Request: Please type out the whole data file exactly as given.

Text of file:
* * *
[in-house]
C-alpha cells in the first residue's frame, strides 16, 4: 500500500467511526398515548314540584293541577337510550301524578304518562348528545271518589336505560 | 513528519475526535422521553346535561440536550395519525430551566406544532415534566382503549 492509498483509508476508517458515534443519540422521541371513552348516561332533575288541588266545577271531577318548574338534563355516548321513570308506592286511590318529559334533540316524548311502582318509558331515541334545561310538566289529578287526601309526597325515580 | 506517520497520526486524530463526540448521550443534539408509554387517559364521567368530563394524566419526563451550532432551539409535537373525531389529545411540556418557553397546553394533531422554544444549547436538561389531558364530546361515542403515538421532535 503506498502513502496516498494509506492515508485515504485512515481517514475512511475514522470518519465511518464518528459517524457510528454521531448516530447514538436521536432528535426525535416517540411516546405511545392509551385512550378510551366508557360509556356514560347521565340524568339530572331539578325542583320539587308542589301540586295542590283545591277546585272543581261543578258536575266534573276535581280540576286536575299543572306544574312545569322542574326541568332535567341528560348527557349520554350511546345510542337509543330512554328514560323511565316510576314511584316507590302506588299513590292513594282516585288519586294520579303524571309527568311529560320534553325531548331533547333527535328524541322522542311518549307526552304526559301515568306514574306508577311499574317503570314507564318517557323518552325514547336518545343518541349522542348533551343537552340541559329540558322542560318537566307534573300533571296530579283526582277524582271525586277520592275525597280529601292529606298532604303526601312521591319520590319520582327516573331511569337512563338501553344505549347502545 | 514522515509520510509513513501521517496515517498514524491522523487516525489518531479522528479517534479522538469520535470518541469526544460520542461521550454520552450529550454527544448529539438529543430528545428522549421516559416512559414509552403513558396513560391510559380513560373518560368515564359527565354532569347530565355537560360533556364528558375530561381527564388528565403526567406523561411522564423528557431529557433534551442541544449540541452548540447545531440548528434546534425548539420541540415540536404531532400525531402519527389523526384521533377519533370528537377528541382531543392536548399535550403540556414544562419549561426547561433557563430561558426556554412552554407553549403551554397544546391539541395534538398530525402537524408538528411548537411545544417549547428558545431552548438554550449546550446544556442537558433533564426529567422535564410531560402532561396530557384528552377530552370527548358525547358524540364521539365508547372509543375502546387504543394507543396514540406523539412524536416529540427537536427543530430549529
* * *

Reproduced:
[in-house]
C-alpha cells in the first residue's frame, strides 16, 4: 500500500467511526398515548314540584293541577337510550301524578304518562348528545271518589336505560 | 513528519475526535422521553346535561440536550395519525430551566406544532415534566382503549 492509498483509508476508517458515534443519540422521541371513552348516561332533575288541588266545577271531577318548574338534563355516548321513570308506592286511590318529559334533540316524548311502582318509558331515541334545561310538566289529578287526601309526597325515580 | 506517520497520526486524530463526540448521550443534539408509554387517559364521567368530563394524566419526563451550532432551539409535537373525531389529545411540556418557553397546553394533531422554544444549547436538561389531558364530546361515542403515538421532535 503506498502513502496516498494509506492515508485515504485512515481517514475512511475514522470518519465511518464518528459517524457510528454521531448516530447514538436521536432528535426525535416517540411516546405511545392509551385512550378510551366508557360509556356514560347521565340524568339530572331539578325542583320539587308542589301540586295542590283545591277546585272543581261543578258536575266534573276535581280540576286536575299543572306544574312545569322542574326541568332535567341528560348527557349520554350511546345510542337509543330512554328514560323511565316510576314511584316507590302506588299513590292513594282516585288519586294520579303524571309527568311529560320534553325531548331533547333527535328524541322522542311518549307526552304526559301515568306514574306508577311499574317503570314507564318517557323518552325514547336518545343518541349522542348533551343537552340541559329540558322542560318537566307534573300533571296530579283526582277524582271525586277520592275525597280529601292529606298532604303526601312521591319520590319520582327516573331511569337512563338501553344505549347502545 | 514522515509520510509513513501521517496515517498514524491522523487516525489518531479522528479517534479522538469520535470518541469526544460520542461521550454520552450529550454527544448529539438529543430528545428522549421516559416512559414509552403513558396513560391510559380513560373518560368515564359527565354532569347530565355537560360533556364528558375530561381527564388528565403526567406523561411522564423528557431529557433534551442541544449540541452548540447545531440548528434546534425548539420541540415540536404531532400525531402519527389523526384521533377519533370528537377528541382531543392536548399535550403540556414544562419549561426547561433557563430561558426556554412552554407553549403551554397544546391539541395534538398530525402537524408538528411548537411545544417549547428558545431552548438554550449546550446544556442537558433533564426529567422535564410531560402532561396530557384528552377530552370527548358525547358524540364521539365508547372509543375502546387504543394507543396514540406523539412524536416529540427537536427543530430549529